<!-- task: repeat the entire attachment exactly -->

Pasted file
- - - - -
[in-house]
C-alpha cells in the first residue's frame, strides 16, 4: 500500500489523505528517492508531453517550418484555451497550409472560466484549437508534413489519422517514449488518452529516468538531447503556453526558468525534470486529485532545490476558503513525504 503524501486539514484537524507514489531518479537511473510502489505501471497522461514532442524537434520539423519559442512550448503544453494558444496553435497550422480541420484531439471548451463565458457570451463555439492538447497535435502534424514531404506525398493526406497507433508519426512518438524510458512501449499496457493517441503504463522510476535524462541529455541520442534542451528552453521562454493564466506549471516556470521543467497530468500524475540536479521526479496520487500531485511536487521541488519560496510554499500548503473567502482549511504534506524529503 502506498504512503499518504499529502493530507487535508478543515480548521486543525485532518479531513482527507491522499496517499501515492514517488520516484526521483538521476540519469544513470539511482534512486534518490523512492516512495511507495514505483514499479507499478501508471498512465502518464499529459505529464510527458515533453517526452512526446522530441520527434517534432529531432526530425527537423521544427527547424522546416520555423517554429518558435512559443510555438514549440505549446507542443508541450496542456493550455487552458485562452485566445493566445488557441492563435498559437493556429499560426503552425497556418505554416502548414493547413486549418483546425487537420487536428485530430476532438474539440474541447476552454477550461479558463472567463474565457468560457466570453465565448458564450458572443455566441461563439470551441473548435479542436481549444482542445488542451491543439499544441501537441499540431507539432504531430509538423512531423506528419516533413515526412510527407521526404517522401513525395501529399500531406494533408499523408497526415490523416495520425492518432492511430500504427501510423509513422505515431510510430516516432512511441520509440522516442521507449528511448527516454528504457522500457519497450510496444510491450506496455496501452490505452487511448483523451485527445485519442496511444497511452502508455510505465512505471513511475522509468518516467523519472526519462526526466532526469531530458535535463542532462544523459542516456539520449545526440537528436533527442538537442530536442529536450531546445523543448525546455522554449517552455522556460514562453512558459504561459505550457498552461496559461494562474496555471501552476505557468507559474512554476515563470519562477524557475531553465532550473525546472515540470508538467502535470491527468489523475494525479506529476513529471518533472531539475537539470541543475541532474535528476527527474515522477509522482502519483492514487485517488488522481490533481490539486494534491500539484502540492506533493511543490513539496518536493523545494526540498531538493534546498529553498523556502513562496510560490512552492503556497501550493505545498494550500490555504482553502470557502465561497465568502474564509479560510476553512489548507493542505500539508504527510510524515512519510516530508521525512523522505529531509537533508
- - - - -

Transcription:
[in-house]
C-alpha cells in the first residue's frame, strides 16, 4: 500500500489523505528517492508531453517550418484555451497550409472560466484549437508534413489519422517514449488518452529516468538531447503556453526558468525534470486529485532545490476558503513525504 503524501486539514484537524507514489531518479537511473510502489505501471497522461514532442524537434520539423519559442512550448503544453494558444496553435497550422480541420484531439471548451463565458457570451463555439492538447497535435502534424514531404506525398493526406497507433508519426512518438524510458512501449499496457493517441503504463522510476535524462541529455541520442534542451528552453521562454493564466506549471516556470521543467497530468500524475540536479521526479496520487500531485511536487521541488519560496510554499500548503473567502482549511504534506524529503 502506498504512503499518504499529502493530507487535508478543515480548521486543525485532518479531513482527507491522499496517499501515492514517488520516484526521483538521476540519469544513470539511482534512486534518490523512492516512495511507495514505483514499479507499478501508471498512465502518464499529459505529464510527458515533453517526452512526446522530441520527434517534432529531432526530425527537423521544427527547424522546416520555423517554429518558435512559443510555438514549440505549446507542443508541450496542456493550455487552458485562452485566445493566445488557441492563435498559437493556429499560426503552425497556418505554416502548414493547413486549418483546425487537420487536428485530430476532438474539440474541447476552454477550461479558463472567463474565457468560457466570453465565448458564450458572443455566441461563439470551441473548435479542436481549444482542445488542451491543439499544441501537441499540431507539432504531430509538423512531423506528419516533413515526412510527407521526404517522401513525395501529399500531406494533408499523408497526415490523416495520425492518432492511430500504427501510423509513422505515431510510430516516432512511441520509440522516442521507449528511448527516454528504457522500457519497450510496444510491450506496455496501452490505452487511448483523451485527445485519442496511444497511452502508455510505465512505471513511475522509468518516467523519472526519462526526466532526469531530458535535463542532462544523459542516456539520449545526440537528436533527442538537442530536442529536450531546445523543448525546455522554449517552455522556460514562453512558459504561459505550457498552461496559461494562474496555471501552476505557468507559474512554476515563470519562477524557475531553465532550473525546472515540470508538467502535470491527468489523475494525479506529476513529471518533472531539475537539470541543475541532474535528476527527474515522477509522482502519483492514487485517488488522481490533481490539486494534491500539484502540492506533493511543490513539496518536493523545494526540498531538493534546498529553498523556502513562496510560490512552492503556497501550493505545498494550500490555504482553502470557502465561497465568502474564509479560510476553512489548507493542505500539508504527510510524515512519510516530508521525512523522505529531509537533508